Will Equine Craniocacral Bodywork  help my horse with other issues as well or is it just for head injuries and compressions?

Yes, problems can occur at any point of the body and since everything is connected via fascia and other tissues, problems with the hock can affect the poll and the other way around.

ECS allows for the practitioner to unravel the story of the restrictions. No matter how long ago if it left a mark in the body, it can be released. Sometimes it takes a while because it is usually not just one restriction, but there will be more to follow. The horse will try to balance its body in its imbalance. So the hock issue mentioned above my have had its root cause somewhere else in the body - usually along the spine. A healthy nervous system can fix just about everything. The body will know esactly where and when to send what cells to repair the compromised area?

 

How does Equine Craniosacral Bodywork (ECS) compare to massage therapy or other holistic bodywork?

They all complement each other well. Equine Craniosacral bodywork is the only modality that adressess nervous system at the sourde.  That said, chiropractic adjustments at the right time can either kick start the healing process and enhance it if done after a session of deep reaching modality of ECS.

Massage Therapy should be scheduled regularly anyway for any working horse, especially the eventing ones. Just like the human athlete the equine athlete experiences muscle soreness and micro-tears and can benefit from an increase of blood flow to and from the muscles on a regular basis.

Acuscoping can help tendons and ligaments and also decrease muscle tension.

Acupuncture is very well received by horses as well and can support a healthy life style.

 

Are there any contraindications for Equine Craniosacral Bodywork? 

Yes, any recent change in intra-cranial pressure due to trauma or other illness, fractures, fevers and contagious illnesses. Please check with treating veterinarian.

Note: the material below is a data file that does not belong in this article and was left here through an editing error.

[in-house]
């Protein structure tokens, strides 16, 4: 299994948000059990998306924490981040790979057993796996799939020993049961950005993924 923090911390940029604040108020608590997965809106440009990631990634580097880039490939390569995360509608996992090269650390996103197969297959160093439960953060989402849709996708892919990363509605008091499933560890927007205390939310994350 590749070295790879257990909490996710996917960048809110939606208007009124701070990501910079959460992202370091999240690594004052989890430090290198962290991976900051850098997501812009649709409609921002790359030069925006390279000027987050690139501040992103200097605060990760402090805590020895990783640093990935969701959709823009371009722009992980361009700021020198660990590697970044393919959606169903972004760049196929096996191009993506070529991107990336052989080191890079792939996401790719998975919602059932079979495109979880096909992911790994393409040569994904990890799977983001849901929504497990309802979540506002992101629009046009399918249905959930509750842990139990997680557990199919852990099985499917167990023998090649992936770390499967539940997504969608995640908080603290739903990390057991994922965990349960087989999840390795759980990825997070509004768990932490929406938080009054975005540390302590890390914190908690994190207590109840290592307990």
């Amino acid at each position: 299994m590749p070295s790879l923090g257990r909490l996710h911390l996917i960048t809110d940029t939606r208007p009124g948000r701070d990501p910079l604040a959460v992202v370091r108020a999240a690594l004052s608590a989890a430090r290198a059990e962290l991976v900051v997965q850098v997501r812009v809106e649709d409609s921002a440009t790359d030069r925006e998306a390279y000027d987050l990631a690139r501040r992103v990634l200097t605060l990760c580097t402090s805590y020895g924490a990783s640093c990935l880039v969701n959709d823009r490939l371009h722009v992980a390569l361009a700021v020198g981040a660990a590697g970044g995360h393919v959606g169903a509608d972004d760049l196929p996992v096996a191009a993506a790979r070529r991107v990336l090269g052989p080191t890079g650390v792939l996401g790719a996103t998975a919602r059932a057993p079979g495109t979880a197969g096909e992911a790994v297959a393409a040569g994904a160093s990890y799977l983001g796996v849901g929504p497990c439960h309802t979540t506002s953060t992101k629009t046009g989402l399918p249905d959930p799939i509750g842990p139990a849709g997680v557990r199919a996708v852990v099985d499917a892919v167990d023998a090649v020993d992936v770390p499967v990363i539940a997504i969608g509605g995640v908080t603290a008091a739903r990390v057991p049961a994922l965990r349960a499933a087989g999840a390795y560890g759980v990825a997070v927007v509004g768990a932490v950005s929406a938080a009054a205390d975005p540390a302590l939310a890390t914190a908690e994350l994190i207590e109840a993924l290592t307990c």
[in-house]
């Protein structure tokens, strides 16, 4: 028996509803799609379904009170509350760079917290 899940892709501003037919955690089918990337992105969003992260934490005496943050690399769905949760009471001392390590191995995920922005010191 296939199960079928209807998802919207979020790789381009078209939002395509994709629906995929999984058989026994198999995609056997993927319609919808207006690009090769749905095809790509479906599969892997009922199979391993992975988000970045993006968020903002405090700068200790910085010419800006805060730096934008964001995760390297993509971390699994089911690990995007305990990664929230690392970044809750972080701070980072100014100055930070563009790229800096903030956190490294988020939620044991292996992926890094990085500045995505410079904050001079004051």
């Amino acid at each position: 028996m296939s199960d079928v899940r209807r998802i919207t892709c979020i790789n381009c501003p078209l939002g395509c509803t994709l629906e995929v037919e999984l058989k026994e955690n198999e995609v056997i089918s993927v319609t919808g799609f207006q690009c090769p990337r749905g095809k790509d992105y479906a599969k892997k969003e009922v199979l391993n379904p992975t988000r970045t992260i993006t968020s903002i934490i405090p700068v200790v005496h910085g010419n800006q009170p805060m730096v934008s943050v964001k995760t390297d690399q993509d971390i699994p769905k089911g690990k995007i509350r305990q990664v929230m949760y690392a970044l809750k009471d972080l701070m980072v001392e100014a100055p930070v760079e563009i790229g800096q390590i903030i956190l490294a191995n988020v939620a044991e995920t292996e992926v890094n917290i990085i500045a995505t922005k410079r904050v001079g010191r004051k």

I am taking good care of my horse and use biomechanically correct riding and training techniques - does my horse still need bodywork?

Yes, your horse will always benefit from equine bodywork and especially Craniosacral Bodywork. Horses are athletes and even with our best intentions and superb equipment and training - they will need our help:

  • horses are not designed to carry humans (they just look like it) and
  • they can be born with conformation challenges.

To avoid long term health issues it is important to address soft tissues on a regular basis. 

Another great advantage of regular bodywork is that the therapist/bodyworker can monitor your horse's soft tissues as your training or other circumstances change. This way problems can be caught really early.

 

What is a good starting age for equine bodywork?

The younger the better. The sooner the young horse gets used to kind and gentle touch the easier they adjust to the demands we put on them and the equipment we use. Also, starting out young means the we can get a baseline in regards to how the soft tissues work best and feel when they are at their healthiest. This is an important tool when more intense training starts and muscles, ligaments and tendons tighten.

 

What about geriatric horses - will they benefit from this work as well?

If the older horse has never received bodywork before it will very well have adapted to many strains and imbalances on his or her body. Working with an older horse generally means lighter sessions and careful monitoring or the results and changes. Since compensatory problems can be very complex and very wise - the intentions for these sessions are not to dismantle them all, but rather to support the horse as best we can and help them stay as supple as possible.